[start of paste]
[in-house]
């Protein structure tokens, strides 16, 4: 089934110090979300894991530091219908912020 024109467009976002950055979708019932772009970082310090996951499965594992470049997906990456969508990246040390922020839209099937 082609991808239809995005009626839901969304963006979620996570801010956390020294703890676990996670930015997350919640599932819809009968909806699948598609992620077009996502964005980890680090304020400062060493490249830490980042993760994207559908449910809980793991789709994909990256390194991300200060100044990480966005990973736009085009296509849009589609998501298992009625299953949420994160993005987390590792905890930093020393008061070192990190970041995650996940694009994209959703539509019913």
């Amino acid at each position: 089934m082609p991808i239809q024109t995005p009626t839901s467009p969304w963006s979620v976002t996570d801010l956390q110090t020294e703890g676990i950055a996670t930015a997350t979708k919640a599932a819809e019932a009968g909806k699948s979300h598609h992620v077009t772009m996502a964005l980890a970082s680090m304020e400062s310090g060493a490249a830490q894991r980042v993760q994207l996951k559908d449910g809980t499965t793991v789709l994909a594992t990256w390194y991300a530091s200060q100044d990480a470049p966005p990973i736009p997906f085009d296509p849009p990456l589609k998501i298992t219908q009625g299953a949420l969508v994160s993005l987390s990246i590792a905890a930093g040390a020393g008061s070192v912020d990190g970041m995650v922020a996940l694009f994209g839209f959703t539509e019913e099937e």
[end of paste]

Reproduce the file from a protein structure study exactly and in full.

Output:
[in-house]
């Protein structure tokens, strides 16, 4: 089934110090979300894991530091219908912020 024109467009976002950055979708019932772009970082310090996951499965594992470049997906990456969508990246040390922020839209099937 082609991808239809995005009626839901969304963006979620996570801010956390020294703890676990996670930015997350919640599932819809009968909806699948598609992620077009996502964005980890680090304020400062060493490249830490980042993760994207559908449910809980793991789709994909990256390194991300200060100044990480966005990973736009085009296509849009589609998501298992009625299953949420994160993005987390590792905890930093020393008061070192990190970041995650996940694009994209959703539509019913």
């Amino acid at each position: 089934m082609p991808i239809q024109t995005p009626t839901s467009p969304w963006s979620v976002t996570d801010l956390q110090t020294e703890g676990i950055a996670t930015a997350t979708k919640a599932a819809e019932a009968g909806k699948s979300h598609h992620v077009t772009m996502a964005l980890a970082s680090m304020e400062s310090g060493a490249a830490q894991r980042v993760q994207l996951k559908d449910g809980t499965t793991v789709l994909a594992t990256w390194y991300a530091s200060q100044d990480a470049p966005p990973i736009p997906f085009d296509p849009p990456l589609k998501i298992t219908q009625g299953a949420l969508v994160s993005l987390s990246i590792a905890a930093g040390a020393g008061s070192v912020d990190g970041m995650v922020a996940l694009f994209g839209f959703t539509e019913e099937e």